Paul Konerko may have hit his last home run as a member of the White Sox on Thursday night.
The veteran first baseman blasted a solo homer, the 434th of his career, as the White Sox lost 3-2 to the Kansas City Royals at U.S. Cellular Field. The White Sox fell for the 21st time in 27 games and still need one more win in their final three games to avoid 100 losses. Konerko and Adam Dunn both hit solo homers, but it wasn’t enough for the White Sox to avoid their 36th loss in 59 one-run games this season.
A free agent at the season’s end, Konerko plans to address the media on Friday afternoon, though he’s not expected to make any decisions about 2014 until after the season concludes.
“He probably plans on hitting one every day the rest of the way,” White Sox manager Robin Ventura said with a smile. “You don’t know. But I think any time players kind of go through this situation, I’m sure there are some weird thoughts of the last time for anything.”
Konerko, 37, has contended all along he would wait until after the season concluded to make a decision about his future because of the many factors involved. Speculation has run rampant all season whether or not Konerko wants to play again and if he’d have a spot on the South Side if he determines he does. Several media reports have friends of Konerko suggesting he definitely wants to play again next season while others have wondered if the back trouble he experienced in July has worn him down. True to his word, Konerko has continually stated now isn’t the time to make a decision.
On Wednesday Konerko said he planned to speak to the media during the team’s final homestand, but isn’t sure what he will and won’t answer.
While questions loom about Konerko’s future he has continued to answer one about whether or not he can still be a productive player. His second-inning home run off Jeremy Guthrie, a 415-foot drive to left, is his third over the last month. In his past 26 games, Konerko is hitting .295 with three homers and 12 RBIs.
He carried a .297/.373/.396 line into the game over his last 102 plate appearances, which would indicate he has been better than his full season totals. Konerko -- who is now 21 homers shy of tying Frank Thomas’ franchise mark of 448 -- has career lows this season with 12 homers and 54 RBIs.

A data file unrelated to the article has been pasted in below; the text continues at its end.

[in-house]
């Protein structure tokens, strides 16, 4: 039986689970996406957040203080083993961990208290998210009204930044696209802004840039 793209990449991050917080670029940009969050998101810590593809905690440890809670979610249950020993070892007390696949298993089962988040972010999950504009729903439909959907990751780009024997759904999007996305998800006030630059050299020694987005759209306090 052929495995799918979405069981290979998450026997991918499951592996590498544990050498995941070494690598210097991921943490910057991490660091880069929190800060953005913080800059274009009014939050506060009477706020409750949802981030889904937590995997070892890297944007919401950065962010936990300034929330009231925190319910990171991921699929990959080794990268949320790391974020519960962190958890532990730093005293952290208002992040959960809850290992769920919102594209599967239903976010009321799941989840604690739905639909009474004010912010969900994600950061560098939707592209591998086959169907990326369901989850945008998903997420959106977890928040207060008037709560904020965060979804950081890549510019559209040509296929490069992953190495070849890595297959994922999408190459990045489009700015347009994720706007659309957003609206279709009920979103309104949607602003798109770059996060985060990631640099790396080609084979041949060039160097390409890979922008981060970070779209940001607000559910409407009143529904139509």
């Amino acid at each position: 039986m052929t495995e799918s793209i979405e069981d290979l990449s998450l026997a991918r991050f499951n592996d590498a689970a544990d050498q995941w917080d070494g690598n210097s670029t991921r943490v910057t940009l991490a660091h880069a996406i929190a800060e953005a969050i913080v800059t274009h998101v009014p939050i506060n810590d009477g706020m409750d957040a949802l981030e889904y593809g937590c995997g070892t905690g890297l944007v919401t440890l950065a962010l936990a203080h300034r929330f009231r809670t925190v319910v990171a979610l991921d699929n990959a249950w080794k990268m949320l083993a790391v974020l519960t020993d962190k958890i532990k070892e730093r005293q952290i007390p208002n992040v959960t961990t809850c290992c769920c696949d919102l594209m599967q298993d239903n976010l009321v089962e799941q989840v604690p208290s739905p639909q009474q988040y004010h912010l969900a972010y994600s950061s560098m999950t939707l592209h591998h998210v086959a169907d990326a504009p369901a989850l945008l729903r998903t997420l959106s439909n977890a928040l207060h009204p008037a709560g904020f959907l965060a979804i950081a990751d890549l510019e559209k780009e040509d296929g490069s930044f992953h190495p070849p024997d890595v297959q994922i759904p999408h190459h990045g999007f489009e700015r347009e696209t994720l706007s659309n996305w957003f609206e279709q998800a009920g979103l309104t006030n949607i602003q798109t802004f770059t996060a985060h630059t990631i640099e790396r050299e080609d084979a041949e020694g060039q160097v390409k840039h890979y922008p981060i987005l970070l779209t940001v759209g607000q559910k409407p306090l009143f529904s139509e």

Though Konerko might not be capable of hitting 30 home runs as he has seven times in his career, Ventura believes he can be a productive hitter.
“He’s had times where he hasn’t felt as good as other times,” Ventura said. “Again, when he goes up there he has a good plan. He can still take it the other way. He’s a tough at-bat.”
While he has felt better, Konerko said he still has room for improvement. He continues to grind out at-bats, but Konerko said he hasn’t been able to get “over the hump” in enough situations and turn a 1-for-4 into a 2-for-4. As for the reduction in homers, Konerko said he has hit the ball just as hard this season, just not at the proper trajectory.
“It’s just path, it’s the technique of it all and that’s where it is for me,” Konerko said. “That one tonight, I attacked that one the right way to put it in the air and getting it going --- I just haven’t done that a lot this year.”
But where Konerko figures in the team’s plans remains to be seen. The White Sox are expected to continue the overhaul they began this summer with their trades of Alex Rios and Jake Peavy and an offense that has disappointed could be the primary target.
Whereas the White Sox finished fourth in the American League in runs scored last season, they rank 29th in the majors this season. The team is on pace to score its fewest runs in a full season since 1980.
Aside from the homer by Konerko and a mammoth blast by Dunn, a 442-foot game-tying shot in the sixth, the offense was largely silent again. Much of that credit does belong to Guthrie, who improved to 15-12 as he limited the White Sox to two runs and four hits over seven innings. Guthrie is 3-0 with a 0.93 ERA in his past four starts at U.S. Cellular Field.